As Gov. Arnold Schwarzenegger prepares to end his second and final term as California’s chief executive Monday, his public approval ratings are at an all-time low, the media are beating him up for his record in office, and few if any of his fellow politicians are rising to his defense. Schwarzenegger deserves much of the flogging that he’s been absorbing in his final days on the job. But the real story of his seven years as governor is more complex than it appears at first glance. And historians may view his tenure in a better light than those who are judging him based only on the condition of the state and its economy on the day he leaves office.
Democratic lawmakers and advocates for the poor harshly criticized Gov. Arnold Schwarzenegger over the weekend after he vetoed nearly $1 billion from the state budget, much of it from programs intended to aid low-income families. Schwarzenegger sliced $962 million from the spending plan sent to him by the Legislature 100 days after the start of the fiscal year July 1.
Seven years after he first proposed it, Gov. Arnold Schwarzenegger this week finally achieved his goal of rolling back most state worker pensions to levels that existed before lawmakers, relying on the fruits of a booming 1990s stock market, boosted benefits with a bill they passed in 1999. The change has been one of Schwarzenegger’s goals since the day he took office.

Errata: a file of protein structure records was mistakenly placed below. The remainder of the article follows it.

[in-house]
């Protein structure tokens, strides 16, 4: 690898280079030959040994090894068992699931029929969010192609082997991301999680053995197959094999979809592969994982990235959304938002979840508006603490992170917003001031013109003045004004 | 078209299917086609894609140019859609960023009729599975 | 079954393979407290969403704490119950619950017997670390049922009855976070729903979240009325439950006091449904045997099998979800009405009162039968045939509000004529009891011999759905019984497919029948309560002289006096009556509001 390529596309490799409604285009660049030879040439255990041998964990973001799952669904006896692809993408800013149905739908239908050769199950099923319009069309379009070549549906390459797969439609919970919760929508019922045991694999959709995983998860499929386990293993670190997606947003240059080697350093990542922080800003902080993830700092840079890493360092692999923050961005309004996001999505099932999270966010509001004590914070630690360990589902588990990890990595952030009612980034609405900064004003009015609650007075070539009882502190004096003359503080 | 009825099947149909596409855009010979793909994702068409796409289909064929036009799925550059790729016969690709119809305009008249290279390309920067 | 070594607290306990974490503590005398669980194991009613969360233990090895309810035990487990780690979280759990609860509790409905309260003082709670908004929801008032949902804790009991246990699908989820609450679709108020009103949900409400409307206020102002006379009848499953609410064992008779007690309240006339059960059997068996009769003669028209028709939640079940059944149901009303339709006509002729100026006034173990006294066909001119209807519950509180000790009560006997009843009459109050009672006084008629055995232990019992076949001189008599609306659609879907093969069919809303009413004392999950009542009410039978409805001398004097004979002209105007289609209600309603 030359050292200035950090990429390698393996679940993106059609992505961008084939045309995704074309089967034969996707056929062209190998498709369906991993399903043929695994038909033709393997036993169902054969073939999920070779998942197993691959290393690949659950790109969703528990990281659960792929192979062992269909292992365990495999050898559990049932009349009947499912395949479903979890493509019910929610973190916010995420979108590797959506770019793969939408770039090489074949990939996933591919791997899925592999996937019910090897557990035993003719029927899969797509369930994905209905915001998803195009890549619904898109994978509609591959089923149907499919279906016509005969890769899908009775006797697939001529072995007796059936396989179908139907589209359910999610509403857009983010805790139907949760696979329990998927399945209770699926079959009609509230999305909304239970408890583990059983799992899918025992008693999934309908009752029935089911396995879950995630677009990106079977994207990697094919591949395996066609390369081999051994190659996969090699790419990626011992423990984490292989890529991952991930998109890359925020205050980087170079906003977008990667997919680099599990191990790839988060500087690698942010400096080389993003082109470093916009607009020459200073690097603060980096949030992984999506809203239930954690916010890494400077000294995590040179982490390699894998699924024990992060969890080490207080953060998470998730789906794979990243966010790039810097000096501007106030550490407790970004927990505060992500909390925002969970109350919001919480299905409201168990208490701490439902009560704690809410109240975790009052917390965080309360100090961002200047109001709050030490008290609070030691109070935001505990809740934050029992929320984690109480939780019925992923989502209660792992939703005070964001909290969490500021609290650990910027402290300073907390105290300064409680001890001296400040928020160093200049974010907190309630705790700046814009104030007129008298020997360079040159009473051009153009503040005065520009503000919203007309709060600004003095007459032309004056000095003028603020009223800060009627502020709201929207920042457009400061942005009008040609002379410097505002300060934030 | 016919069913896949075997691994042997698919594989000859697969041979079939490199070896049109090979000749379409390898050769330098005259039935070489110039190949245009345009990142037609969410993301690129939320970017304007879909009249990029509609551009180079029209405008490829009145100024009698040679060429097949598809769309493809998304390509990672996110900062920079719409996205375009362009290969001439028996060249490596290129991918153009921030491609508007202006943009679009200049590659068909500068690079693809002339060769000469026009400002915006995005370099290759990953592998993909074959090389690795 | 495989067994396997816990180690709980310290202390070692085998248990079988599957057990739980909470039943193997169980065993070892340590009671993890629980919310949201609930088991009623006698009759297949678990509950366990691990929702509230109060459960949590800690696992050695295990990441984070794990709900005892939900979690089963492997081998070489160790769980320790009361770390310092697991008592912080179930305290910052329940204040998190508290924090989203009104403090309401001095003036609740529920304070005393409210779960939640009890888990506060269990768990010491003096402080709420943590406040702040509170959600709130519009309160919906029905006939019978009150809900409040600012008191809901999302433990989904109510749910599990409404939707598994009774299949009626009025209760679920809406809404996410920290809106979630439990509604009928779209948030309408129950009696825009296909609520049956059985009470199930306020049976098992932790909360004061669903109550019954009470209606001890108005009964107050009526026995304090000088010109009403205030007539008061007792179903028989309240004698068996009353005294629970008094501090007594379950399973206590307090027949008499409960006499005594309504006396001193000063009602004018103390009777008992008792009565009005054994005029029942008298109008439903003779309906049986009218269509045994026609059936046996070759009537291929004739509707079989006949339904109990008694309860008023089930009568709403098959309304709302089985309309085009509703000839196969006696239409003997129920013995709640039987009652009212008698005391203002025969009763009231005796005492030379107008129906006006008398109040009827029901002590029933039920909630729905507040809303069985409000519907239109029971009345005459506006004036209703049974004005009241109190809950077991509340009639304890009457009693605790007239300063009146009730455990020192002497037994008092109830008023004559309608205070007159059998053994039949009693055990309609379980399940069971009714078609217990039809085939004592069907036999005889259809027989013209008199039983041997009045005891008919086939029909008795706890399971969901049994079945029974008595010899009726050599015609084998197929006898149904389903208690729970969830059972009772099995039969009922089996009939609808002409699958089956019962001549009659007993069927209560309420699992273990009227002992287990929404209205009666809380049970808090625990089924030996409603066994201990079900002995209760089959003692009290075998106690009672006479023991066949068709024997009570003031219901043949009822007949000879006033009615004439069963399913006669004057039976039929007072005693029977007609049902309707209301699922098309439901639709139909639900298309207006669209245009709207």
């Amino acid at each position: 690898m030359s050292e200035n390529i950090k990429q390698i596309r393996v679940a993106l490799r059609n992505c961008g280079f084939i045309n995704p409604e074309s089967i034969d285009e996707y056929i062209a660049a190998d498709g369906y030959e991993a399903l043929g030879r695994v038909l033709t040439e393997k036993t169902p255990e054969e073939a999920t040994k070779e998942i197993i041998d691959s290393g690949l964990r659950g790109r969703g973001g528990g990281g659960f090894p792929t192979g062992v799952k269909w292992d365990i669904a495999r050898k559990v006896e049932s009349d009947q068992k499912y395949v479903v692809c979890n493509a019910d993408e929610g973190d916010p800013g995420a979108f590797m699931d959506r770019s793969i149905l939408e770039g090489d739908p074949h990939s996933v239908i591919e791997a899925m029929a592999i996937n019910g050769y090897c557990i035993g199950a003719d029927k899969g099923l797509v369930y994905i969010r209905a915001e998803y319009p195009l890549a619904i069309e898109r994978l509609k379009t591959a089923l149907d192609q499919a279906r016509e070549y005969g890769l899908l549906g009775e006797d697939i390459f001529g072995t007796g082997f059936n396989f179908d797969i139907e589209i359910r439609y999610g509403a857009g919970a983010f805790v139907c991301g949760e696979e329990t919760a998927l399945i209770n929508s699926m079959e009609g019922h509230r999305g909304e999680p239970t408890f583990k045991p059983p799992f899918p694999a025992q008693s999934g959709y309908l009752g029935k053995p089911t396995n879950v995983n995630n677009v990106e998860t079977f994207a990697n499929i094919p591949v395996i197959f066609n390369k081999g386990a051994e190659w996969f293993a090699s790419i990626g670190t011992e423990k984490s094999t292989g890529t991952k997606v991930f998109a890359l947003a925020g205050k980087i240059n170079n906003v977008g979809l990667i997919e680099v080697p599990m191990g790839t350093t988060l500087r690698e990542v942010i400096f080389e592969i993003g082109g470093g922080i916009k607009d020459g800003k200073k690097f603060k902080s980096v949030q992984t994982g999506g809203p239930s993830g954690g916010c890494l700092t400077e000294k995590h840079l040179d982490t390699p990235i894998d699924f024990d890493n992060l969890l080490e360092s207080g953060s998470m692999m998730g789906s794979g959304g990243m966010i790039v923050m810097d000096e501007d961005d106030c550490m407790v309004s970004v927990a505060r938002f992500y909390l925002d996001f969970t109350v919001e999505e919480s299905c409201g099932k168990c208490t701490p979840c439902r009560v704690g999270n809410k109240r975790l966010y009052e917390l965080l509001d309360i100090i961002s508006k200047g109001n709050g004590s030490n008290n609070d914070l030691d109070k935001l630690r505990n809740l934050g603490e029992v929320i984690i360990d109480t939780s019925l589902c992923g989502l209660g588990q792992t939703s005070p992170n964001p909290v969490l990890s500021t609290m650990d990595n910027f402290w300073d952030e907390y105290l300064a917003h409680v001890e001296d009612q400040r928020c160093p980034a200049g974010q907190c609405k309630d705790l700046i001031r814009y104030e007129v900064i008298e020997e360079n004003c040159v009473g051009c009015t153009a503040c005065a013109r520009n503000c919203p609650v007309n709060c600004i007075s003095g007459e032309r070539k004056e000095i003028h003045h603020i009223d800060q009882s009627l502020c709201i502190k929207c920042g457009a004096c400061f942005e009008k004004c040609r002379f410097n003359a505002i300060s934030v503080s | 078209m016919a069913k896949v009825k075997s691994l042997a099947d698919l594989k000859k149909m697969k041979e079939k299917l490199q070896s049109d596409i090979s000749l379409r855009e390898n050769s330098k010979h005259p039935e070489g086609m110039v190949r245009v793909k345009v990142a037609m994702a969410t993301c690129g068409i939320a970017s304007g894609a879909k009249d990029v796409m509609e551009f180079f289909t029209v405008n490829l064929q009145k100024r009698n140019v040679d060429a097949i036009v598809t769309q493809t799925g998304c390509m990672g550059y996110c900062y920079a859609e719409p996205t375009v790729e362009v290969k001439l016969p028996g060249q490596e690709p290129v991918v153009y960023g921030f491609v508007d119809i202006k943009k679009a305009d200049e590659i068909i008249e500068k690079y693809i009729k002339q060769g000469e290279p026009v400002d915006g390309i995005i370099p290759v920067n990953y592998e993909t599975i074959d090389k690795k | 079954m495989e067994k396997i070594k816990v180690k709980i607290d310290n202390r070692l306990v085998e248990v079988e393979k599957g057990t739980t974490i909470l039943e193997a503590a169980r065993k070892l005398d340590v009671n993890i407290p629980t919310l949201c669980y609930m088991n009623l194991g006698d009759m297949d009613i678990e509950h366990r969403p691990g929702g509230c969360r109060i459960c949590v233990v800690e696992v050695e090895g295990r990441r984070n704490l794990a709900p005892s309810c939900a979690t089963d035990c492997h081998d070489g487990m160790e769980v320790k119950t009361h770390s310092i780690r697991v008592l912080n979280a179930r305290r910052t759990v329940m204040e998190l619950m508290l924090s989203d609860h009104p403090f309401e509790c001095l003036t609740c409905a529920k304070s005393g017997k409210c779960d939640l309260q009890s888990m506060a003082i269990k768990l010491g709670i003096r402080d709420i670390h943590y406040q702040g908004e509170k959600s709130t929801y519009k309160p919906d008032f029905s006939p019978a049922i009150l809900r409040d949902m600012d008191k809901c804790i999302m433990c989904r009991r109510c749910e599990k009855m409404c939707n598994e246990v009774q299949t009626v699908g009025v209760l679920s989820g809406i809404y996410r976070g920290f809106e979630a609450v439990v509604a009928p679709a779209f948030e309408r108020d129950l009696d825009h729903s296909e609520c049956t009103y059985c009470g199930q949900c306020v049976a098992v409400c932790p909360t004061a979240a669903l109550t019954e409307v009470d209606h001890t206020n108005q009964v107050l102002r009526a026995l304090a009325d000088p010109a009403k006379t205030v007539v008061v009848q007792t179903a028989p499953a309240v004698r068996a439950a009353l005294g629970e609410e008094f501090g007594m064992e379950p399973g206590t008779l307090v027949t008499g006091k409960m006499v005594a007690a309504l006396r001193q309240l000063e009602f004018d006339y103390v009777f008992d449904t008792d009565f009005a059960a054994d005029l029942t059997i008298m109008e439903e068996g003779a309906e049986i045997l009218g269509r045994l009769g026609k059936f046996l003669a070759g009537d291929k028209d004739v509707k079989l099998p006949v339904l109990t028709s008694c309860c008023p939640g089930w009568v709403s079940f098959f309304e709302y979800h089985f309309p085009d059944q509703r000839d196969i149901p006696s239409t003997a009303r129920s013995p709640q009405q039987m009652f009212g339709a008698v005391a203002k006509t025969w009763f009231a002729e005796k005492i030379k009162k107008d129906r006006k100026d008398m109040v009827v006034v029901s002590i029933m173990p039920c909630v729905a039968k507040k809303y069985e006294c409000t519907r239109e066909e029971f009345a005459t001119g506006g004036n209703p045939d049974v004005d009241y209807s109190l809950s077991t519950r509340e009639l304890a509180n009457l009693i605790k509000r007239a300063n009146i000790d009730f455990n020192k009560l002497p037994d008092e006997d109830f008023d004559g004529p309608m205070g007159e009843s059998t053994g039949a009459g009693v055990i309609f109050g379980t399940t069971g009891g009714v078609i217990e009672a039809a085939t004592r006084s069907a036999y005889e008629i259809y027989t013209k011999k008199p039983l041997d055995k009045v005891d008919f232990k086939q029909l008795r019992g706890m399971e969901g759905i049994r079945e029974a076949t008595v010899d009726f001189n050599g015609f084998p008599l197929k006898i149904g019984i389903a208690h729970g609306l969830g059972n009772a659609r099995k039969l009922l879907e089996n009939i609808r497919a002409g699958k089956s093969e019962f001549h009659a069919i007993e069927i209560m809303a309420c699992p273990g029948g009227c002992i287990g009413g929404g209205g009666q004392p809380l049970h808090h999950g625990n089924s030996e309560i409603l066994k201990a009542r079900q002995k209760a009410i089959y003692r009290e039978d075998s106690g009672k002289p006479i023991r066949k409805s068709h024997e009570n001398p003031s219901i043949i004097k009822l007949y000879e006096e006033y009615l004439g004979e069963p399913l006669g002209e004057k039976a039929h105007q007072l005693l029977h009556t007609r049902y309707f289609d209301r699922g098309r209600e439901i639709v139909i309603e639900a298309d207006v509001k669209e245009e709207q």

Gov. Arnold Schwarzenegger caused a stir in the Capitol Monday when he told reporters he wouldn’t sign a budget that didn’t include long-term reforms, even if it means the state goes without a new spending plan until he leaves office in January.
Gov. Arnold Schwarzenegger’s proposed budget for the coming year has serious implications for California’s low-income seniors.
According to a recent analysis by the UCLA Center for Health Policy, the proposal would dismantle California’s home- and community-based long-term care system. Full implementation of the proposed cuts would likely leave frail, low-income seniors – among the state’s most vulnerable residents – without needed support.
Gov. Arnold Schwarzenegger has proposed eight new measures to fight childhood obesity. Among other things, the governor wants to increase access to free water for school children, eliminate sports drinks from the public schools and increase physical activity in after-school programs.
If someone handed Governor Schwarzenegger a check for a billion dollars, you probably wouldn’t expect him to tear it up or send it to Washington, D.C. to give to other states. But that’s exactly what he has proposed doing in his FY 2010/11 budget. And his budget would toss a million children’s reliable health care overboard at the same time.